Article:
HIV transmission networks mapped to reduce infection rate

Researchers at the University of California, San Diego School of Medicine have mapped the transmission network of human immunodeficiency virus (HIV) in San Diego. The mapping of HIV infections, which used genetic sequencing, allowed researchers to predictively model the likelihood of new HIV transmissions and identify persons at greatest risk for transmitting the virus.

The findings are published online in the June 5 issue of the journal PLOS ONE.

"The more we understand the structure and dynamics of an HIV , the better we can identify 'hot spots' of transmission," said Susan Little, MD, professor of medicine at the UC San Diego AntiViral Research Center and lead author of the study.

"Not everyone who is HIV-infected is equally likely to transmit the infection to others. There are clusters of more active disease transmission. We can use this information to target treatment interventions to those most likely to transmit the virus to others and markedly reduce the number of new infections."

The researchers analyzed the HIV-1 sequence data from recently HIV-1 infected persons and their sexual and social contacts in San Diego, between 1996 and 2011. Sequence data were collected as part of routine HIV genetic testing used to determine if a virus is resistant to certain classes of HIV medications. Genetic similarities between viral sequences infecting different people were compared. Viruses from two people with a high degree of genetic similarity were suggestive of a transmission link. The scientists noted that viral similarity does not independently prove that a transmission occurred, only that the individuals are part of a closely connected transmission network.

Within the observed HIV transmission network, researchers calculated a transmission network score (TNS) to estimate the risk of HIV transmission from a newly diagnosed individual to a new partner. Participants with a high TNS were significantly more likely than those with low TNS to develop a close linkage to another person within their first year of HIV infection, suggestive of onward transmission.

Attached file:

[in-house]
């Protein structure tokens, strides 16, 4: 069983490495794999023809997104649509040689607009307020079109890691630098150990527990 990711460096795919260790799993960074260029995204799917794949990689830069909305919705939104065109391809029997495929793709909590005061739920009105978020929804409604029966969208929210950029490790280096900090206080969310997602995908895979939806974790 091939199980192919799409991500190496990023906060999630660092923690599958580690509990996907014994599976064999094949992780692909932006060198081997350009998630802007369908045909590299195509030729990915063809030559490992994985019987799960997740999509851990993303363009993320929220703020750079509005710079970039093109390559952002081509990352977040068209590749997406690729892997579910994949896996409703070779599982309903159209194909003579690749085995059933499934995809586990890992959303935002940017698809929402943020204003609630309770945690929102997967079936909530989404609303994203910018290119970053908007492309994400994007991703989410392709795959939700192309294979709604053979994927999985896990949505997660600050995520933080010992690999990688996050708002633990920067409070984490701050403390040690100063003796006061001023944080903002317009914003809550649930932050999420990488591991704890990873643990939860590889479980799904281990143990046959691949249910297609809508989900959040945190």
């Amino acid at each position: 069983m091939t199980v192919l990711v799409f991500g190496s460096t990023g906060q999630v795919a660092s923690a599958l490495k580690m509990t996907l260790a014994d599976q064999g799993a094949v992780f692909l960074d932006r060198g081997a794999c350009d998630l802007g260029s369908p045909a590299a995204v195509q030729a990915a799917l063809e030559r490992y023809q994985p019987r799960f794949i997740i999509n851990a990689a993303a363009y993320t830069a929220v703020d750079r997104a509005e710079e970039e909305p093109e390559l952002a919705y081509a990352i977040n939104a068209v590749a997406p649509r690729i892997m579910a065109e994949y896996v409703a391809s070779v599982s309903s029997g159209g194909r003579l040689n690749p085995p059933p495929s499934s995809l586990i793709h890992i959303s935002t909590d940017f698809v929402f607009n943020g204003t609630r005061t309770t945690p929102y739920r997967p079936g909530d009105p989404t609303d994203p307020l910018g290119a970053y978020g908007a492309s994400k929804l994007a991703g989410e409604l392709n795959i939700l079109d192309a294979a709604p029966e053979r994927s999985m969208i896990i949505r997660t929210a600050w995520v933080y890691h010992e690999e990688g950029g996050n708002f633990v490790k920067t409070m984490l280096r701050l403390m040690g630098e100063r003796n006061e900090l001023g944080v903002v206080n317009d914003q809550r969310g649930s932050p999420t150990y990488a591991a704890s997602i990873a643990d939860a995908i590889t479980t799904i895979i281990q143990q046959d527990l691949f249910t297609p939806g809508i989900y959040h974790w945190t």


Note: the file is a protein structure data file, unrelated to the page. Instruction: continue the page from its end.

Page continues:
Through network modeling, investigators showed that using this information to deploy antiretroviral therapy (ART) to individuals with the highest TNS resulted in a significantly greater likelihood of reduced new HIV-1 transmissions than providing ART to the same number of randomly selected individuals.

"Focusing our prevention and treatment resources to the populations at greatest risk of transmission could dramatically reduce the number of new infections associated with these populations," said Little. "Used in conjunction with traditional partner services, TNS-guided treatment and prevention interventions could markedly lower rates of new HIV infection in our community."

add to favorites email to friend print save as pdf

Related Stories

In Africa, STI testing could boost HIV prevention

May 28, 2014

To maximize HIV prevention efforts in South Africa and perhaps the broader region, public health officials should consider testing for other sexually transmitted infections when they test for HIV, according to a new paper ...

Good news for HIV treatment as prevention

Mar 07, 2014

The Kirby Institute at UNSW Australia welcomes early results from the PARTNER study, which has found that HIV positive gay men who are on treatment and have undetectable viral load are not transmitting HIV ...

Recommended for you

South Africa's life expectancy jumps to 61.2 years

19 hours ago

Life expectancy in AIDS-hit South Africa has shot up sharply over the past decade, thanks to life prolonging anti-retroviral (ARVs) treatment, latest estimates from the country's statistics agency showed Thursday.

User comments